Bond, state assassin

I started to think about this when I saw Spectre, the latest James Bond film back in November: He is a most amazing public servant.  I work in public government also, and wondered what it would be like if James Bond worked for the kind of agencies that I’m familiar with:

“I don’t know how I’m going to kill my suspect today. There have been so many cutbacks. We have to make do with half the staff we had a couple years ago. Yet somehow, there are too many managers, so I keep on getting requests for progress reports and meetings.  And they get paid 25-50% more than me. Are they getting shot at? I had a superior review this past year, but had to settle for a 1% COLA increase.”

“Government intelligence?  How can I track my suspects if I can’t view regular public websites through our firewall?  My computer is 7 years old, still runs XP, and half my agency is ahead of me on the system refresh queue!”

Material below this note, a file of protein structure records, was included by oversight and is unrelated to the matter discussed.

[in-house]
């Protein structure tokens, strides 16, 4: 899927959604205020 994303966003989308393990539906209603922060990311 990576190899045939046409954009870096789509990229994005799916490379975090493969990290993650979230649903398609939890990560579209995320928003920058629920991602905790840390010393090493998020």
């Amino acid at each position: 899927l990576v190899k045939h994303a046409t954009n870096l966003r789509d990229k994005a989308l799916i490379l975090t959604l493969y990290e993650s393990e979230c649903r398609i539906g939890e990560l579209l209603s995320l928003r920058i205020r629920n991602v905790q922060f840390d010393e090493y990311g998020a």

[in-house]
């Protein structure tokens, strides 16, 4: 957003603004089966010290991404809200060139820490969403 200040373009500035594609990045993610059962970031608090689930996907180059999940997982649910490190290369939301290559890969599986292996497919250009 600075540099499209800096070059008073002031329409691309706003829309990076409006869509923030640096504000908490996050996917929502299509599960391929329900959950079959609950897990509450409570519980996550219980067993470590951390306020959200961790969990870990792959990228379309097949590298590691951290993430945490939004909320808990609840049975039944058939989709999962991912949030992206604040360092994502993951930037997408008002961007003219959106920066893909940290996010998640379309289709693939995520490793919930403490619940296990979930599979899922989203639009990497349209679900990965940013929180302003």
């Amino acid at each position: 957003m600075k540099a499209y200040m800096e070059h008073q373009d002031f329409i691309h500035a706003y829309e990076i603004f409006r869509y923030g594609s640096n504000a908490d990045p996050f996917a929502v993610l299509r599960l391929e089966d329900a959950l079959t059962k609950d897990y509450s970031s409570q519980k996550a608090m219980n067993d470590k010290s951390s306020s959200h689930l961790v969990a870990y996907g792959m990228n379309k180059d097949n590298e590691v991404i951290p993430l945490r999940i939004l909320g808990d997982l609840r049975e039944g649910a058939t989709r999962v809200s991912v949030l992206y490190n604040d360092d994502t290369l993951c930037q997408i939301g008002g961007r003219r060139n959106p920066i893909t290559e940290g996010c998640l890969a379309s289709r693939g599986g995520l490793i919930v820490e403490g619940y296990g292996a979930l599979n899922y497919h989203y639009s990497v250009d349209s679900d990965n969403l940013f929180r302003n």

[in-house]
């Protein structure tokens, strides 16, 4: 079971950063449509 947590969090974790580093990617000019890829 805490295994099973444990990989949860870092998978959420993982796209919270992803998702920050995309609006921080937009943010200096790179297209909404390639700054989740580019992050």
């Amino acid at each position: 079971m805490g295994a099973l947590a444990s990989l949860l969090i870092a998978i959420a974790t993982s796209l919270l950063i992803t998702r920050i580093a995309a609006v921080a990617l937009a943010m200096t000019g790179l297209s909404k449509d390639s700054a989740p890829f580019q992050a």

“Travel?  I need to fill in a travel authorization, giving precise amounts of what I plan to spend in order to be reimbursed. Of course, my spending will be through my personal accounts until after the trip.  Blowing up buildings is really going to be tough to get through on my expense report.  Somehow, tuxedos, champagne and expensive women have to fit in there too.  At least I get to use a fabulous agency vehicle – a late model 2008 Taurus, as long as I track the mileage and only use fuel stations on the agency fuel card system.”

Anyway, you get the idea.

“Killer Whale”

Over time, we each develop a vocabulary with our family and friends which may include words that are familiar yet nonsense in context, or words that are unfamiliar.  My wife has been asking what the time is for years with the French "quel hor e’tiel" (sp?), which to me sounds sort of like "Killer Whale".  So sometimes she just says "Killer Whale".  We’ve also come to understand that "honchus" are her childhood term for sandwhiches, and "Porterism" is a gross exageration.